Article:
Book Review: A Desolation Called Peace

A Desolation Called Peace by Arkady Martine


First contact was for diplomats and people who got into epic poems.

An alien enemy lurks at the edges of Teixcalaanli space, and when the commander of the fleet requests a language expert, Three Seagrass—still reeling from her part in the events two months before—hops aboard. But first, she’s going to make a little detour to Lsel Station to pick up her favorite barbarian, Mahit Dzmare, who has fallen into some political troubles back home.




*deep deep hyperventilating breaths*

Okay, I’m good.


“I am very small,” Three Seagrass said, delightedly. “I squish. Put me between the boxes of hearts, I’ll do just fine.”

It’s not going to be a lie when I say that A Memory Called Empire blew my mind, made me feel like I knew nothing (I still don’t) and then this book added weird aliens to the mix (fucking mushrooms and fungus, folks—steer clear of that shit) and a language that you think you know the answer to but you really don’t.

Loyalty wasn’t transitive. It didn’t move up and down the chain of command smoothly. It could get cut off, or rerouted.

Like the previous book, this one delves heavily into politics and plays with the idea of collective consciousness/memory (on three different levels).

In a world that has just survived a massive change-up to the old regime, with an insurrection squashed, a new emperor (regent) installed and a child-emperor clone who just squeaked shy of having his will replaced with his ancestor, there is a lot of underlying tension and mistrust.

Everyone has their own agendas and motivations, and different ideas of what the Teixcalaan Empire should become, all competing in a massive reshuffling of personnel and resources and rebuilding after a coup. And then add a mysterious war to the mix—you get blood hungry imperials who are just chomping at the bit to attack, and a commander who is willing to use more sense than traditional bloodlust to go for the kill and the win. And then the aliens are beyond weird, plus the fighter pilots are all acting hinky after a new tech upgrade that seems to be eroding their mental stability.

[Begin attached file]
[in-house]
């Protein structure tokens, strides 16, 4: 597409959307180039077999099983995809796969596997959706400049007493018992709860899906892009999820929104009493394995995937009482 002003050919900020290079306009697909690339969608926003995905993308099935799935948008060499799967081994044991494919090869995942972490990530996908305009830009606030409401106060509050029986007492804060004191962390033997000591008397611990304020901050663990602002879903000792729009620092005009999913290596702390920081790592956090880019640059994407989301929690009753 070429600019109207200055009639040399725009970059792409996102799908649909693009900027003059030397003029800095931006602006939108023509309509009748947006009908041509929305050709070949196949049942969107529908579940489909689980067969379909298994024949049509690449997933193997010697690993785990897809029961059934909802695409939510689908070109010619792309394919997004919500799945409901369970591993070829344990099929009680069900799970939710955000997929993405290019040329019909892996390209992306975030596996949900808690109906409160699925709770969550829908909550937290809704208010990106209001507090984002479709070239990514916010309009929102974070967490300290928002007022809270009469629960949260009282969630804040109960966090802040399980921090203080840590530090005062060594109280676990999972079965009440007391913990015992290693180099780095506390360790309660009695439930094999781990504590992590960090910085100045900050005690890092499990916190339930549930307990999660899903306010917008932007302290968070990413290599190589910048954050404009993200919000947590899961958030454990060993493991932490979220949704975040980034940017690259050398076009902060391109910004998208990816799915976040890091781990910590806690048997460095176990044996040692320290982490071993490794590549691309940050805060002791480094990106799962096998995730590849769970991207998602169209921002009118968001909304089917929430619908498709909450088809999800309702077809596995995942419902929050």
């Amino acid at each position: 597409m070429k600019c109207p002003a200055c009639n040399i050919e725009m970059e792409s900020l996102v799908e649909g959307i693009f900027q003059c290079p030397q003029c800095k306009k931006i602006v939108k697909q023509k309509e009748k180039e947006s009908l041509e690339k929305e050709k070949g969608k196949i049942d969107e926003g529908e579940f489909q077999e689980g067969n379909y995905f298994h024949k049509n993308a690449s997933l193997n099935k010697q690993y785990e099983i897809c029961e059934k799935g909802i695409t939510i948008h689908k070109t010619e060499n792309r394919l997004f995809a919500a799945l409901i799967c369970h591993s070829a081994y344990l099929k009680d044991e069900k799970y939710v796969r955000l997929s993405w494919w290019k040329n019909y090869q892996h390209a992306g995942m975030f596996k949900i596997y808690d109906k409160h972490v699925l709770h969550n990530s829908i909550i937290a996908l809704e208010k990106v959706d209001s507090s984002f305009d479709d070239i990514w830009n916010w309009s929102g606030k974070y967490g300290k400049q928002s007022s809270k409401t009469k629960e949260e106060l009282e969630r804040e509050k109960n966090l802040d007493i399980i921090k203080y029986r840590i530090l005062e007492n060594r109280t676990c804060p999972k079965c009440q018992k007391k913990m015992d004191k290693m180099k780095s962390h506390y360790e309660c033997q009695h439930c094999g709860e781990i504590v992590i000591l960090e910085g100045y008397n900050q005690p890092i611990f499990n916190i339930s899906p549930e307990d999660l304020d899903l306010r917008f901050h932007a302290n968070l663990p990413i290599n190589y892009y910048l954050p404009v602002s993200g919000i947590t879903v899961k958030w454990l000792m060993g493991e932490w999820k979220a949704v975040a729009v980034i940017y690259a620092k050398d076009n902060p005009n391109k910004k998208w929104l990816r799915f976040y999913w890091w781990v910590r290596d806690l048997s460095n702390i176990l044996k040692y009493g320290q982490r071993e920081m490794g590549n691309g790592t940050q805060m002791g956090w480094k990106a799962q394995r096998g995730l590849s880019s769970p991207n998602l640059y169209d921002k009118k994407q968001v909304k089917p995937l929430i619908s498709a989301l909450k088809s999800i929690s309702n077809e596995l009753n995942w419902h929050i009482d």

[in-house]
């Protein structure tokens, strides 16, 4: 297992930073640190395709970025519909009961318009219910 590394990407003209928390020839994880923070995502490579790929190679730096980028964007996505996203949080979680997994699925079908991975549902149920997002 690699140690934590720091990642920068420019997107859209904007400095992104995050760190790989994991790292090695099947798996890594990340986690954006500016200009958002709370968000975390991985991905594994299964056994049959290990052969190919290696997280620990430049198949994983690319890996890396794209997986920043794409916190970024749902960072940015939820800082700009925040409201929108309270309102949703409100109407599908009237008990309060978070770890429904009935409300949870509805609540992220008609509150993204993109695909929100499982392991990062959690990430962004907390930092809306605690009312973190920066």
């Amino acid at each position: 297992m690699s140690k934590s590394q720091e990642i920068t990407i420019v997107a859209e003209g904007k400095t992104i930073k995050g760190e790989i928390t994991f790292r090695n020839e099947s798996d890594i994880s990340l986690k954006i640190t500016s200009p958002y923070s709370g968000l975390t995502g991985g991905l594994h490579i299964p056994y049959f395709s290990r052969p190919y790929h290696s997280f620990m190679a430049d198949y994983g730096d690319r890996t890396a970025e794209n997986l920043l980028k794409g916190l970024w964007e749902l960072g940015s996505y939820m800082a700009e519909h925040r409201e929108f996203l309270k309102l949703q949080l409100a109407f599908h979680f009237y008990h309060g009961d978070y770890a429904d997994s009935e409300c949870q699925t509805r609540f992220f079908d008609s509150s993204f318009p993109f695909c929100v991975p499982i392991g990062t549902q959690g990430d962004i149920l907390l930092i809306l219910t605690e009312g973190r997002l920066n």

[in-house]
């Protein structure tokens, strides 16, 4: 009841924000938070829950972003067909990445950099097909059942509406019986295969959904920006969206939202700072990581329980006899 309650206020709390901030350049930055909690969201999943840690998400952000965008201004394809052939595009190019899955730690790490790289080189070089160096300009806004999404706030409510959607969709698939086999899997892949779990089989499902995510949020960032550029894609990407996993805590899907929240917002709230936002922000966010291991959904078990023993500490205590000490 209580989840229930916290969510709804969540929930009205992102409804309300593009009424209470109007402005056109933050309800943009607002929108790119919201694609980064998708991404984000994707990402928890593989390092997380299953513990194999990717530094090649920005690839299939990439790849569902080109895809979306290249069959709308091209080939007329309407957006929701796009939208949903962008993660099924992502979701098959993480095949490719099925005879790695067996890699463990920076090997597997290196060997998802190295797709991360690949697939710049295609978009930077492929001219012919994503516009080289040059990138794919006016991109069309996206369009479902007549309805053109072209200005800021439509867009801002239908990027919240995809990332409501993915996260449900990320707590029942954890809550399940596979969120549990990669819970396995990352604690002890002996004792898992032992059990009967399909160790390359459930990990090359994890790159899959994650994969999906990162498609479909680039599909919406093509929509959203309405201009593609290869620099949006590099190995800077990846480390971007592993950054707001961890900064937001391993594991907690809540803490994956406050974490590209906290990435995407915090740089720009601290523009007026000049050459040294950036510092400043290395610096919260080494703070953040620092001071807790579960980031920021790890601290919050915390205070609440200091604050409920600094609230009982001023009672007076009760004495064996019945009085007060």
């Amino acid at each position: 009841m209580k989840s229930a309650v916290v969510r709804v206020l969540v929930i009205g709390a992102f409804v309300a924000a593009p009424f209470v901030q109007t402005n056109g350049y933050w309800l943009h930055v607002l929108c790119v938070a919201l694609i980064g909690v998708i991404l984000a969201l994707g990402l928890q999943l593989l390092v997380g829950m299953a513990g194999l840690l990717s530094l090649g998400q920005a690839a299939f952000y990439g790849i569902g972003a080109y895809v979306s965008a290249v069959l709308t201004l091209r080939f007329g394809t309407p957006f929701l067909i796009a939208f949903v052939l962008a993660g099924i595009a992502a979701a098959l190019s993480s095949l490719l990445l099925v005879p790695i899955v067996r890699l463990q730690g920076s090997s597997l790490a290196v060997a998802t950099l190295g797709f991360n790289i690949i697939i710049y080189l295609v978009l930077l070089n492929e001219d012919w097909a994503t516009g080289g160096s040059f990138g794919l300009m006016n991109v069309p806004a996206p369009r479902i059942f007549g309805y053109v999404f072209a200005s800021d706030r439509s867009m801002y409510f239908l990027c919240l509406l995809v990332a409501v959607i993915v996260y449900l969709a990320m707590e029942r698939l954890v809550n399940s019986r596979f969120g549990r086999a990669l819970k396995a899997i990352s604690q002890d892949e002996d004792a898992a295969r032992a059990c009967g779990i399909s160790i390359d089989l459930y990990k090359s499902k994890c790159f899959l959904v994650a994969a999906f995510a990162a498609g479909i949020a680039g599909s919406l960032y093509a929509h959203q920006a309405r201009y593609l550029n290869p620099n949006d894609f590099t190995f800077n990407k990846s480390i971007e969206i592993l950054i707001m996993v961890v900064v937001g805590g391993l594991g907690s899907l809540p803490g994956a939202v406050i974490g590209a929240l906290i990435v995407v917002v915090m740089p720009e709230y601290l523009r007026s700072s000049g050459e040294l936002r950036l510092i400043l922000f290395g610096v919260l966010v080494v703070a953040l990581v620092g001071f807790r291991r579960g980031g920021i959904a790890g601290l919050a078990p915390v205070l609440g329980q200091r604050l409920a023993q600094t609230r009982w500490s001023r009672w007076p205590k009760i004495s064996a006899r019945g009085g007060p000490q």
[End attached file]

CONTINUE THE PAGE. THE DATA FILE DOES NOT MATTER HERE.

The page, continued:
Swimming through this political morass is the fleet commander Nine Hibiscus (chosen for her position because she was too smart for her own good), Three Seagrass (mourning the loss of her best friend and the departure of her barbarian crush and also her writer’s block), and Eight Antidote (the ten-year-old clone of the previous emperor).

Back on Lsel Station, Mahit has spent the past two months wandering around kicking rocks (admittedly, she has a lot to deal with, what with being flung feet first into a massive political situation as a barbarian ambassador and then dealing with a botched imago surgery that left her with two Yskandrs to deal with).

She quickly gets bogged down into political shenanigans yet again, what with three of the six councillors wanting to use her for political gains. Wrapped into this is the implication of imago lines and collective memory.

Lsel Station has maintained its position and knowledge as much as it has because it has passed down its memories in human form, to the point where imago history/human memory is considered the only accurate form of history and knowledge, rendering paper histories useless. It’s a fascinating concept of the understanding of history and historical accuracy, made even more interesting with a comic strip of two people struggling to stay warm and one urging the other to just go ahead and burn the useless (but actually very important) records because they had imagos and those were what was important.

I did want more on the imago lines and accurate records, particularly since there was a lot of evidence that the minister in charge of the imago lines was manipulating them (with the implication her predecessors did the same thing) to subtly alter the perceptions of history and memory into a more uniform shape. Because when the only thing that remains of the historical record is human memory (and everyone admits that the imagos are better for skillsets rather than specific details), what becomes of history?